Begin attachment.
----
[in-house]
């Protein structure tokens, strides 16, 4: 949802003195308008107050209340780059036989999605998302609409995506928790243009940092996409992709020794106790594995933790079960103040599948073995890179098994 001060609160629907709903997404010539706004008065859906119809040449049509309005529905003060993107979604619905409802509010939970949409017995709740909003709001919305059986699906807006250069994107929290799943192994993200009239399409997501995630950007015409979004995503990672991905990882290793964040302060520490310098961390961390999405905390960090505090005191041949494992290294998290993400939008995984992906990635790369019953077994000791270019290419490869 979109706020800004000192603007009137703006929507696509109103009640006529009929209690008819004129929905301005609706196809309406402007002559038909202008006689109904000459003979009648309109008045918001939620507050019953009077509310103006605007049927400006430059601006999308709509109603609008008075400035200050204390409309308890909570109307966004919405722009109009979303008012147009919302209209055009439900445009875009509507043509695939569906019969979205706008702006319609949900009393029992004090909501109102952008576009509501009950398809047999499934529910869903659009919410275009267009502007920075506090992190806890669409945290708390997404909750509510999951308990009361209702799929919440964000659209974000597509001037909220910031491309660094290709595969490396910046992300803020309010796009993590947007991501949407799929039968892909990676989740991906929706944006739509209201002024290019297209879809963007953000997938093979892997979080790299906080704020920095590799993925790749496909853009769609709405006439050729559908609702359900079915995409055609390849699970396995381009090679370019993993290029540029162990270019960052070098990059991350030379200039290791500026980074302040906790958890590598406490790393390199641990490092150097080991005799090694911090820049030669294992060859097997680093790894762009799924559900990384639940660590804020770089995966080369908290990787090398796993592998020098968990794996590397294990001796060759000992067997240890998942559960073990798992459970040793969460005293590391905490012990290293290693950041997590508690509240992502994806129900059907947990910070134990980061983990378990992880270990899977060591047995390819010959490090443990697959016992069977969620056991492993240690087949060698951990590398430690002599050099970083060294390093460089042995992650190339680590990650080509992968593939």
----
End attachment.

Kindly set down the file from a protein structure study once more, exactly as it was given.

[in-house]
């Protein structure tokens, strides 16, 4: 949802003195308008107050209340780059036989999605998302609409995506928790243009940092996409992709020794106790594995933790079960103040599948073995890179098994 001060609160629907709903997404010539706004008065859906119809040449049509309005529905003060993107979604619905409802509010939970949409017995709740909003709001919305059986699906807006250069994107929290799943192994993200009239399409997501995630950007015409979004995503990672991905990882290793964040302060520490310098961390961390999405905390960090505090005191041949494992290294998290993400939008995984992906990635790369019953077994000791270019290419490869 979109706020800004000192603007009137703006929507696509109103009640006529009929209690008819004129929905301005609706196809309406402007002559038909202008006689109904000459003979009648309109008045918001939620507050019953009077509310103006605007049927400006430059601006999308709509109603609008008075400035200050204390409309308890909570109307966004919405722009109009979303008012147009919302209209055009439900445009875009509507043509695939569906019969979205706008702006319609949900009393029992004090909501109102952008576009509501009950398809047999499934529910869903659009919410275009267009502007920075506090992190806890669409945290708390997404909750509510999951308990009361209702799929919440964000659209974000597509001037909220910031491309660094290709595969490396910046992300803020309010796009993590947007991501949407799929039968892909990676989740991906929706944006739509209201002024290019297209879809963007953000997938093979892997979080790299906080704020920095590799993925790749496909853009769609709405006439050729559908609702359900079915995409055609390849699970396995381009090679370019993993290029540029162990270019960052070098990059991350030379200039290791500026980074302040906790958890590598406490790393390199641990490092150097080991005799090694911090820049030669294992060859097997680093790894762009799924559900990384639940660590804020770089995966080369908290990787090398796993592998020098968990794996590397294990001796060759000992067997240890998942559960073990798992459970040793969460005293590391905490012990290293290693950041997590508690509240992502994806129900059907947990910070134990980061983990378990992880270990899977060591047995390819010959490090443990697959016992069977969620056991492993240690087949060698951990590398430690002599050099970083060294390093460089042995992650190339680590990650080509992968593939």